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Sci Transl Med. 2017 Feb 15;9(377). pii: eaai8700. doi: 10.1126/scitranslmed.aai8700.

Fasting-mimicking diet and markers/risk factors for aging, diabetes, cancer, and cardiovascular disease.

Author information

1
Longevity Institute, School of Gerontology, and Department of Biological Sciences, University of Southern California, Los Angeles, CA 90089, USA.
2
Department of Preventive Medicine, Keck School of Medicine, University of Southern California, Los Angeles, CA 90033, USA.
3
Norris Comprehensive Cancer Center, Keck School of Medicine, University of Southern California, Los Angeles, CA 90033, USA.
4
Department of Internal Medicine, Keck School of Medicine, University of Southern California, Los Angeles, CA 90033, USA.
5
Department of Internal and Complementary Medicine, Charité University Medical Center, 10117 Berlin, Germany.
6
Department of Clinical Medicine, Sapienza University, 00185 Rome, Italy.
7
Longevity Institute, School of Gerontology, and Department of Biological Sciences, University of Southern California, Los Angeles, CA 90089, USA. vlongo@usc.edu.
8
FIRC Institute of Molecular Oncology, Italian Foundation for Cancer Research Institute of Molecular Oncology, 20139 Milan, Italy.

Abstract

Calorie restriction or changes in dietary composition can enhance healthy aging, but the inability of most subjects to adhere to chronic and extreme diets, as well as potentially adverse effects, limits their application. We randomized 100 generally healthy participants from the United States into two study arms and tested the effects of a fasting-mimicking diet (FMD)-low in calories, sugars, and protein but high in unsaturated fats-on markers/risk factors associated with aging and age-related diseases. We compared subjects who followed 3 months of an unrestricted diet to subjects who consumed the FMD for 5 consecutive days per month for 3 months. Three FMD cycles reduced body weight, trunk, and total body fat; lowered blood pressure; and decreased insulin-like growth factor 1 (IGF-1). No serious adverse effects were reported. After 3 months, control diet subjects were crossed over to the FMD program, resulting in a total of 71 subjects completing three FMD cycles. A post hoc analysis of subjects from both FMD arms showed that body mass index, blood pressure, fasting glucose, IGF-1, triglycerides, total and low-density lipoprotein cholesterol, and C-reactive protein were more beneficially affected in participants at risk for disease than in subjects who were not at risk. Thus, cycles of a 5-day FMD are safe, feasible, and effective in reducing markers/risk factors for aging and age-related diseases. Larger studies in patients with diagnosed diseases or selected on the basis of risk factors are warranted to confirm the effect of the FMD on disease prevention and treatment.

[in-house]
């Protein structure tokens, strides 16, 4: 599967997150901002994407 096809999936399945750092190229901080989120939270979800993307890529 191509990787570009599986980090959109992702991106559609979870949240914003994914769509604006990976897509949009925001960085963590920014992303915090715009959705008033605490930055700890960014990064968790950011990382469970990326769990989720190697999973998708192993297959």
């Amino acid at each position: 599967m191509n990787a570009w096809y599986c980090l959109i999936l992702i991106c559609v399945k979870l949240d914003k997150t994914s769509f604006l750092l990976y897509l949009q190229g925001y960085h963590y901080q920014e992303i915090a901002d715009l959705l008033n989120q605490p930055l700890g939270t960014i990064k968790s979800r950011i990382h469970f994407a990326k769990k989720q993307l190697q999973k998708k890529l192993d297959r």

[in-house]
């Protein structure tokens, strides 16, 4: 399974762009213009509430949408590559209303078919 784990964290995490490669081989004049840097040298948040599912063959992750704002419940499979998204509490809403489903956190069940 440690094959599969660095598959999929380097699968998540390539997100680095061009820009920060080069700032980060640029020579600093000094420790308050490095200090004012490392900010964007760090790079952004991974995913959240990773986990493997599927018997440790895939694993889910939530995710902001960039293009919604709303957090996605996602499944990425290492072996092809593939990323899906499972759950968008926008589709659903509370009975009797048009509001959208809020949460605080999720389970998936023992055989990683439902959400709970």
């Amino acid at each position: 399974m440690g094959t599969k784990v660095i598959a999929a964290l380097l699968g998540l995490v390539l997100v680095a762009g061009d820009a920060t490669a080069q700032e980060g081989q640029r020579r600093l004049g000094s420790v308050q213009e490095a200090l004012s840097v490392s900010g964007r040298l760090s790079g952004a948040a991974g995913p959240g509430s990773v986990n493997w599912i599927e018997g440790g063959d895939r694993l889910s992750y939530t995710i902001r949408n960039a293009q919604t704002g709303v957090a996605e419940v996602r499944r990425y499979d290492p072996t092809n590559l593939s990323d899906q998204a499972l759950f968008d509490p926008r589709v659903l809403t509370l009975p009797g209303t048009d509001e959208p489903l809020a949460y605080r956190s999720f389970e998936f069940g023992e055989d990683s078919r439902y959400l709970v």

PMID:
28202779
PMCID:
PMC6816332
DOI:
10.1126/scitranslmed.aai8700
[Indexed for MEDLINE]
Free PMC Article

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